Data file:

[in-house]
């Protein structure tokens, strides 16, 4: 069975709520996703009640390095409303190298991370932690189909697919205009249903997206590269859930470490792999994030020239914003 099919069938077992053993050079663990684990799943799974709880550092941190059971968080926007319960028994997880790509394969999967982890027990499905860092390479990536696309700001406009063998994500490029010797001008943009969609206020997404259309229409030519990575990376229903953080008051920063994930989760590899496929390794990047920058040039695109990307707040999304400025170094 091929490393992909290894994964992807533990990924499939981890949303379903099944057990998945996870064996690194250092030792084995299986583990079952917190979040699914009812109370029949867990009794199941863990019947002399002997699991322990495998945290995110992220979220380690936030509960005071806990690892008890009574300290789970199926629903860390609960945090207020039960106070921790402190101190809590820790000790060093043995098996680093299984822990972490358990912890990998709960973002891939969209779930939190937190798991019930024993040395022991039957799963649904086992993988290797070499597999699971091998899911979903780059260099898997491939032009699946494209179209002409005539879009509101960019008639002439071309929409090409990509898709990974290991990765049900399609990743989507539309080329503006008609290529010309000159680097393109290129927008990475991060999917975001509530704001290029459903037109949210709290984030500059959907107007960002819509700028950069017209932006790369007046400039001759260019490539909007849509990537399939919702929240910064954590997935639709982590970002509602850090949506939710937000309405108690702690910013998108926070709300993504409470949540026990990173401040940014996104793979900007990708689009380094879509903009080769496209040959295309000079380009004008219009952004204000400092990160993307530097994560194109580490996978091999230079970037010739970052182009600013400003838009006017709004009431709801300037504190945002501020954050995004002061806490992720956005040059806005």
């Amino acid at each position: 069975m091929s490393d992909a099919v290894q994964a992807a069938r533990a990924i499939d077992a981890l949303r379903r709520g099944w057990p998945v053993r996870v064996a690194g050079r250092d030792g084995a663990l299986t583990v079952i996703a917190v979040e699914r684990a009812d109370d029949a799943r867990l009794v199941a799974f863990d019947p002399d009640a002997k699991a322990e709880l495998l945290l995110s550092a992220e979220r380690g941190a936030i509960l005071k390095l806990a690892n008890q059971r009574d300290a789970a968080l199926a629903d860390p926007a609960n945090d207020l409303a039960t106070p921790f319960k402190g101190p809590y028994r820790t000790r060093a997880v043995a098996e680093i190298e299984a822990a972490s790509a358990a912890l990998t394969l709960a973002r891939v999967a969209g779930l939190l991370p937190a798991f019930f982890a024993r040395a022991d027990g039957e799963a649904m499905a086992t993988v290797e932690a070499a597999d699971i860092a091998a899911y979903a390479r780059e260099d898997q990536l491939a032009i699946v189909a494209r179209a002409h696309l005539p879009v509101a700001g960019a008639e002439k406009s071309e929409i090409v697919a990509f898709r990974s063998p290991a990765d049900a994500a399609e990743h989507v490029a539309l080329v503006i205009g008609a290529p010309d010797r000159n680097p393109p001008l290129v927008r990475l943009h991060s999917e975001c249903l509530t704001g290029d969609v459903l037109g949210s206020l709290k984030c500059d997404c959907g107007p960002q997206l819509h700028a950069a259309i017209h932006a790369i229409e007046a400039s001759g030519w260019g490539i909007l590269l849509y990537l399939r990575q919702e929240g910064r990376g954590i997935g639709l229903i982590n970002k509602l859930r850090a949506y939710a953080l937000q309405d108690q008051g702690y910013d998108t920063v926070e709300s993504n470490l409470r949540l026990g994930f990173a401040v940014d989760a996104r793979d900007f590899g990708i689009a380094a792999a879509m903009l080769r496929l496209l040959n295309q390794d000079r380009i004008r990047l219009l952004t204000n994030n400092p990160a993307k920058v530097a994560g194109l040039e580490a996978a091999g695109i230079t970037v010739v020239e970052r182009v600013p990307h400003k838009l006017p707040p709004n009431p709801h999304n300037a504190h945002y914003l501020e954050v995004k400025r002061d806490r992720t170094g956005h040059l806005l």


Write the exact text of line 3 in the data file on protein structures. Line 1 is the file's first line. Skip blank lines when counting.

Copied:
């Amino acid at each position: 069975m091929s490393d992909a099919v290894q994964a992807a069938r533990a990924i499939d077992a981890l949303r379903r709520g099944w057990p998945v053993r996870v064996a690194g050079r250092d030792g084995a663990l299986t583990v079952i996703a917190v979040e699914r684990a009812d109370d029949a799943r867990l009794v199941a799974f863990d019947p002399d009640a002997k699991a322990e709880l495998l945290l995110s550092a992220e979220r380690g941190a936030i509960l005071k390095l806990a690892n008890q059971r009574d300290a789970a968080l199926a629903d860390p926007a609960n945090d207020l409303a039960t106070p921790f319960k402190g101190p809590y028994r820790t000790r060093a997880v043995a098996e680093i190298e299984a822990a972490s790509a358990a912890l990998t394969l709960a973002r891939v999967a969209g779930l939190l991370p937190a798991f019930f982890a024993r040395a022991d027990g039957e799963a649904m499905a086992t993988v290797e932690a070499a597999d699971i860092a091998a899911y979903a390479r780059e260099d898997q990536l491939a032009i699946v189909a494209r179209a002409h696309l005539p879009v509101a700001g960019a008639e002439k406009s071309e929409i090409v697919a990509f898709r990974s063998p290991a990765d049900a994500a399609e990743h989507v490029a539309l080329v503006i205009g008609a290529p010309d010797r000159n680097p393109p001008l290129v927008r990475l943009h991060s999917e975001c249903l509530t704001g290029d969609v459903l037109g949210s206020l709290k984030c500059d997404c959907g107007p960002q997206l819509h700028a950069a259309i017209h932006a790369i229409e007046a400039s001759g030519w260019g490539i909007l590269l849509y990537l399939r990575q919702e929240g910064r990376g954590i997935g639709l229903i982590n970002k509602l859930r850090a949506y939710a953080l937000q309405d108690q008051g702690y910013d998108t920063v926070e709300s993504n470490l409470r949540l026990g994930f990173a401040v940014d989760a996104r793979d900007f590899g990708i689009a380094a792999a879509m903009l080769r496929l496209l040959n295309q390794d000079r380009i004008r990047l219009l952004t204000n994030n400092p990160a993307k920058v530097a994560g194109l040039e580490a996978a091999g695109i230079t970037v010739v020239e970052r182009v600013p990307h400003k838009l006017p707040p709004n009431p709801h999304n300037a504190h945002y914003l501020e954050v995004k400025r002061d806490r992720t170094g956005h040059l806005l």